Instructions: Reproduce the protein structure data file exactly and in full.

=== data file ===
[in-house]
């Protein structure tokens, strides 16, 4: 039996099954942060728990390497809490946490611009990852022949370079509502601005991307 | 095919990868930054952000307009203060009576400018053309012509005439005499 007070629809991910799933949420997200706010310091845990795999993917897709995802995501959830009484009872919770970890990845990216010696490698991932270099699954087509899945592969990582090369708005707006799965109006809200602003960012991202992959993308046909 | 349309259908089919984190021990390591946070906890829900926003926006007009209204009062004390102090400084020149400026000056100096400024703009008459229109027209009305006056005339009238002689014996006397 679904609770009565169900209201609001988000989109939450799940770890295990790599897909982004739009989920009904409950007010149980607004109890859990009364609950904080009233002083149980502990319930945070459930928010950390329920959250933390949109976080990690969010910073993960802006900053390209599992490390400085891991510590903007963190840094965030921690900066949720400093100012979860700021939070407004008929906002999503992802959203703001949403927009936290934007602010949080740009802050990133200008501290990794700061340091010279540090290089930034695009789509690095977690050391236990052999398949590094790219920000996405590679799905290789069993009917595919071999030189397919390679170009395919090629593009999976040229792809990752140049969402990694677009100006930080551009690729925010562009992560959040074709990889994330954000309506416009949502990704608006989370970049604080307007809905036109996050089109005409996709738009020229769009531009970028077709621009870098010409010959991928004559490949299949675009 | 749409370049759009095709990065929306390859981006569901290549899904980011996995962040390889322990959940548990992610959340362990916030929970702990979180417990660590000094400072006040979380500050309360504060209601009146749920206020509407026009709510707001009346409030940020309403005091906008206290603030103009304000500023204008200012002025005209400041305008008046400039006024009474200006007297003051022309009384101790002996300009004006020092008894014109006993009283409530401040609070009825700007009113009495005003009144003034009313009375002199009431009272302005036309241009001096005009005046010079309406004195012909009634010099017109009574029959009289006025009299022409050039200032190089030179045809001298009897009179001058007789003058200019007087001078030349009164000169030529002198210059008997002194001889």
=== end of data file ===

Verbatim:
[in-house]
């Protein structure tokens, strides 16, 4: 039996099954942060728990390497809490946490611009990852022949370079509502601005991307 | 095919990868930054952000307009203060009576400018053309012509005439005499 007070629809991910799933949420997200706010310091845990795999993917897709995802995501959830009484009872919770970890990845990216010696490698991932270099699954087509899945592969990582090369708005707006799965109006809200602003960012991202992959993308046909 | 349309259908089919984190021990390591946070906890829900926003926006007009209204009062004390102090400084020149400026000056100096400024703009008459229109027209009305006056005339009238002689014996006397 679904609770009565169900209201609001988000989109939450799940770890295990790599897909982004739009989920009904409950007010149980607004109890859990009364609950904080009233002083149980502990319930945070459930928010950390329920959250933390949109976080990690969010910073993960802006900053390209599992490390400085891991510590903007963190840094965030921690900066949720400093100012979860700021939070407004008929906002999503992802959203703001949403927009936290934007602010949080740009802050990133200008501290990794700061340091010279540090290089930034695009789509690095977690050391236990052999398949590094790219920000996405590679799905290789069993009917595919071999030189397919390679170009395919090629593009999976040229792809990752140049969402990694677009100006930080551009690729925010562009992560959040074709990889994330954000309506416009949502990704608006989370970049604080307007809905036109996050089109005409996709738009020229769009531009970028077709621009870098010409010959991928004559490949299949675009 | 749409370049759009095709990065929306390859981006569901290549899904980011996995962040390889322990959940548990992610959340362990916030929970702990979180417990660590000094400072006040979380500050309360504060209601009146749920206020509407026009709510707001009346409030940020309403005091906008206290603030103009304000500023204008200012002025005209400041305008008046400039006024009474200006007297003051022309009384101790002996300009004006020092008894014109006993009283409530401040609070009825700007009113009495005003009144003034009313009375002199009431009272302005036309241009001096005009005046010079309406004195012909009634010099017109009574029959009289006025009299022409050039200032190089030179045809001298009897009179001058007789003058200019007087001078030349009164000169030529002198210059008997002194001889």